Saturday, March 06, 2010

the curse of creativity: all those voices in my head

I am creative.

It took me many years to discover this. When I was 13, I went from 29th, out of 29 students, in the compulsory music class at the start of the year, to 28th equal at the end of the year. Since creativity was linked to music and art, and at the age of 13 I couldn’t sing, strum nor draw, I realised I was not creative.

It took me many years to recognise I actually was creative, and to begin to re-right (pun intended) the voices in my head.

The realisation began to dawn as I began to write sermons. Firstly, I found I was loving the writing – the crafting of words, the building of rhythm – the creative task. Secondly, I started to realise the curse of creativity. When I started writing sermons too early, I kept wanting to fiddle, change, re-create them. They felt boring once they’d sat on the shelf for a day or three. Such was the curse, the need to feel my material was fresh, connective and so something I could get passionate about.

This week I am participating in Spirit of Wonder, what should be a great week that will mix multisensory multimedia, worship, conversation and creative input. I have been asked to speak two times, once on creativity and leadership (on Tuesday) and again on Spirit and culture and creativity (on Thursday).

And I am facing the curse of creativity.

You see, 18 months ago I wrote a presentation that directly addressed the Thursday topic, on Spirit and culture and creativity. 12 months ago I turned that into a book chapter. This week the book, with my chapter, has been published and my copy should arrive any day. It’s a big deal!

The book has been called a work of “outstanding scholarship”; “profoundly theological and sometimes provactively challenging”; “scripturally responsible, historically informed.” And my chapter exactly addresses the topic I’ve been asked to speak to on Thursday.

But in my head, it’s like 18 months old. Boring. Dated. Such is the curse of creativity.

I’ve tried to play with it – considered using godly play, written a new introduction – twice, sought a new integrative metaphor – and nothing clicks. The chapter stands now as it stood, than, as a fine piece of work that makes sense best when presented as written.

But it’s still so long ago, so dated, so 2008 ….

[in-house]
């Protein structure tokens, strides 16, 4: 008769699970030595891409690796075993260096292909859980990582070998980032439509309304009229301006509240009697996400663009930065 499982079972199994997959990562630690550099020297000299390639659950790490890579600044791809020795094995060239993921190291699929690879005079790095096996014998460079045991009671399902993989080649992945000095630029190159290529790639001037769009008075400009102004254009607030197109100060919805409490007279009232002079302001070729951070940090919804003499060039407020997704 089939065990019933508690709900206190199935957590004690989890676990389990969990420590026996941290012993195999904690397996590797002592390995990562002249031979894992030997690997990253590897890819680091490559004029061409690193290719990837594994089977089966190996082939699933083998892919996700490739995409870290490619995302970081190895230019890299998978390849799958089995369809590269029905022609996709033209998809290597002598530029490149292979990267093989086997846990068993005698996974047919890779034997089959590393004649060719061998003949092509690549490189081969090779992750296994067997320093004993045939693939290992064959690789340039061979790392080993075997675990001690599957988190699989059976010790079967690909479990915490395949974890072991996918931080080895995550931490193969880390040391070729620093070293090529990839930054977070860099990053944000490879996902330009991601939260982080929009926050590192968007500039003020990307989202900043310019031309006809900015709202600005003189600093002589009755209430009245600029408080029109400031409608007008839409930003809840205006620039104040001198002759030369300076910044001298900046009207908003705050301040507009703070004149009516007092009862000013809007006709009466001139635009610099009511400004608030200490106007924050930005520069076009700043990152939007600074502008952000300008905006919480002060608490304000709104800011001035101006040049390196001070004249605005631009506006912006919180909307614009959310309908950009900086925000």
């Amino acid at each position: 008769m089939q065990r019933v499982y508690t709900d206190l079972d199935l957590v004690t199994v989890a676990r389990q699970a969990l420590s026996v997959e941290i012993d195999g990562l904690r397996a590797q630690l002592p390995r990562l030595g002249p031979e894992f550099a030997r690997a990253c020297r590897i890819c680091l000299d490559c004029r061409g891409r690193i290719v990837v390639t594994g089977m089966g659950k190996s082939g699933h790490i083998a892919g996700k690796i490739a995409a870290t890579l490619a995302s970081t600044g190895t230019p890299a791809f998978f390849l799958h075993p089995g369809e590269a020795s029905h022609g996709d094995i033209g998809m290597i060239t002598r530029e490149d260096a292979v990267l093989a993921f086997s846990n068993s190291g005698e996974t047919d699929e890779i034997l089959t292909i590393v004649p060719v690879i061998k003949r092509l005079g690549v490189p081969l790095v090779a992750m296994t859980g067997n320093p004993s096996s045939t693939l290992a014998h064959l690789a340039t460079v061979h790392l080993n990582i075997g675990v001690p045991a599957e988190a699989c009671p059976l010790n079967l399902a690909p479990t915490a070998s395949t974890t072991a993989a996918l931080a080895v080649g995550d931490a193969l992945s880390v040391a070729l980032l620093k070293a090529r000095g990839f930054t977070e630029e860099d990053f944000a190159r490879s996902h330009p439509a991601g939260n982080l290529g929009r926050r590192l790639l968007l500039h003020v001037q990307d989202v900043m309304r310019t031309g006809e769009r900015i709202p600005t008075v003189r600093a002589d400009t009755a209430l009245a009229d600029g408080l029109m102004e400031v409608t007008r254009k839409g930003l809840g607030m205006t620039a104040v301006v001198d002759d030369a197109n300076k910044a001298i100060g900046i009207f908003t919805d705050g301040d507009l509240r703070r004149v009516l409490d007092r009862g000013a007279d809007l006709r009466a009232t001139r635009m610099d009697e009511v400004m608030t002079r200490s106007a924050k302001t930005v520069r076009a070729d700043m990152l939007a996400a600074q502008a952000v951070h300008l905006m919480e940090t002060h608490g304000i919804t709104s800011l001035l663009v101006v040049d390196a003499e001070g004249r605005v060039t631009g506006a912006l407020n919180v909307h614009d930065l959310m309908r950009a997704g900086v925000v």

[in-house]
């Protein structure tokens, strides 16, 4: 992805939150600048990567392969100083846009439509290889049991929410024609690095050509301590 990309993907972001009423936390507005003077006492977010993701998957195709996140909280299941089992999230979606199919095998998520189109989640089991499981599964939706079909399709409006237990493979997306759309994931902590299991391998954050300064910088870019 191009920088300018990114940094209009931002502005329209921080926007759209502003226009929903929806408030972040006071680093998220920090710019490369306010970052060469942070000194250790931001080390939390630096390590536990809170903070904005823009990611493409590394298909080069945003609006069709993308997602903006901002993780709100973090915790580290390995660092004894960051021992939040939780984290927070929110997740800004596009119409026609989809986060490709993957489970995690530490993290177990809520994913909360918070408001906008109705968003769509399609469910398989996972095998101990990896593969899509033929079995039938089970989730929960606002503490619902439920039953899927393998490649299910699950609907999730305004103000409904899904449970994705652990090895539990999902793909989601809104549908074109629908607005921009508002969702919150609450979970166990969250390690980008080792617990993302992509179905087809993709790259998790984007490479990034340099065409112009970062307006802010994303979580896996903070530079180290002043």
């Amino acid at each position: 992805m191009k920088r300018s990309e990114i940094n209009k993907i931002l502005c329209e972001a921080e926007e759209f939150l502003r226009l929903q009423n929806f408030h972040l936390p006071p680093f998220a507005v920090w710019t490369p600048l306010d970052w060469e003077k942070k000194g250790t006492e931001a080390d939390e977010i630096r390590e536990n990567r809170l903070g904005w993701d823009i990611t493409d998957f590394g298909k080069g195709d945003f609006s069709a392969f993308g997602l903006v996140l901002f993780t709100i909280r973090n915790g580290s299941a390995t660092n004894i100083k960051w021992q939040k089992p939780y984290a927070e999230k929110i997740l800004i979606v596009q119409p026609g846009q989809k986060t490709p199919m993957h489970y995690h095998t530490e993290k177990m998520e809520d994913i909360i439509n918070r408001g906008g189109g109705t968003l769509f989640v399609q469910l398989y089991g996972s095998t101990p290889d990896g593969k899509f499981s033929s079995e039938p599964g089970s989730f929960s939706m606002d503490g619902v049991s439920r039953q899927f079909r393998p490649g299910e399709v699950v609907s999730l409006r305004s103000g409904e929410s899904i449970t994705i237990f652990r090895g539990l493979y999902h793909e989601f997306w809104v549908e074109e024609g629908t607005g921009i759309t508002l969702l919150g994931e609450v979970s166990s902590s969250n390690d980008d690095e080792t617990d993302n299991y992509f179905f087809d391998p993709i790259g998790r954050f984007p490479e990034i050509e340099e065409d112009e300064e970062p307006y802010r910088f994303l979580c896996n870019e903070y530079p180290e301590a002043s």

Posted by steve at 05:14 PM


  1. Wodnerful post – thanks for this and congrats on what you’ve written – return to the same theme but celebrate what you have already said. Look forward to reading it too!

    Comment by jane — March 6, 2010 @ 5:43 pm

  2. you sound a lot better prepared than me then!

    Comment by jonny — March 6, 2010 @ 6:27 pm

  3. Hey Steve,
    Wow…. apart from the specifics of your story this week, you’ve put some of my own reflections into words… and summed up the reason I didn’t do ‘Art’ beyond Year 7… but wish I had… and how I excuse stuff often as “my version of creativity” in case I need to apologise for it… Hmmn,

    Why not accidentally forget your notes and have to present ‘off the cuff’?

    Hope it all goes well this week!! Wish I could have made space to be there…

    Comment by Rob Hanks — March 8, 2010 @ 9:58 am

  4. Rob,
    I took your advice. I threw away my notes and prepared ot speak to by ppt.

    Only to forget my computer. Duh! including all my work on various art images.!

    so it was off the cuff like totally!


    Comment by steve — March 11, 2010 @ 6:03 pm

  5. Maybe your “work on various art images” was meant for your blog audience? (Pretty please!!!)

    Comment by Ingrid — April 14, 2010 @ 4:54 pm

  6. Ingrid,

    Thanks for your interest. I’m never sure of copyright (not just legal but moral) in relation to the internet. So rather than post them, can I simply say they were

    “Allegory of the Transfiguration” by Saint Apollinaire – in which the three persons of the Trinity are present: the Father in the hand, the Son in the cross, the Spirit in the thin clouds that surround the Son.

    “The Transfiguration” by Andrea Previtali, in which similarly the Father is present in the cloud and speaking via the scroll, while the Spirit is considered present in the symbol of the dove.

    I use the art to then argue that in sum, the Spirit might be anonymous in the text of Luke 9:28-36, but remains present according to art. In other words, anonymity is not the same as absence.

    By extension, we can look for God in the world, who might be anonymous, but need to be absent.

    This is developed in the chapter I wrote for the book Spirit of Truth (source on my sidebar).


    Comment by steve — April 14, 2010 @ 5:05 pm

  7. Reminds me of the book of Esther, where God is never mentioned…Anyway I did enjoy your art interpretation earlier on. I’m always on the look-out for image descriptions. There does not seem to be that much when it comes to Biblical paintings, or I just don’t know where to look.

    Comment by Ingrid — April 14, 2010 @ 6:33 pm

  8. Ingrid, have you seen

    it’s got a huge catalogue of art in relation to Biblical texts? Book wise Imaging the Word (3 vols) is also superb.


    Comment by steve — April 15, 2010 @ 9:10 am

  9. Thanks for that!

    Comment by Ingrid — April 15, 2010 @ 2:59 pm

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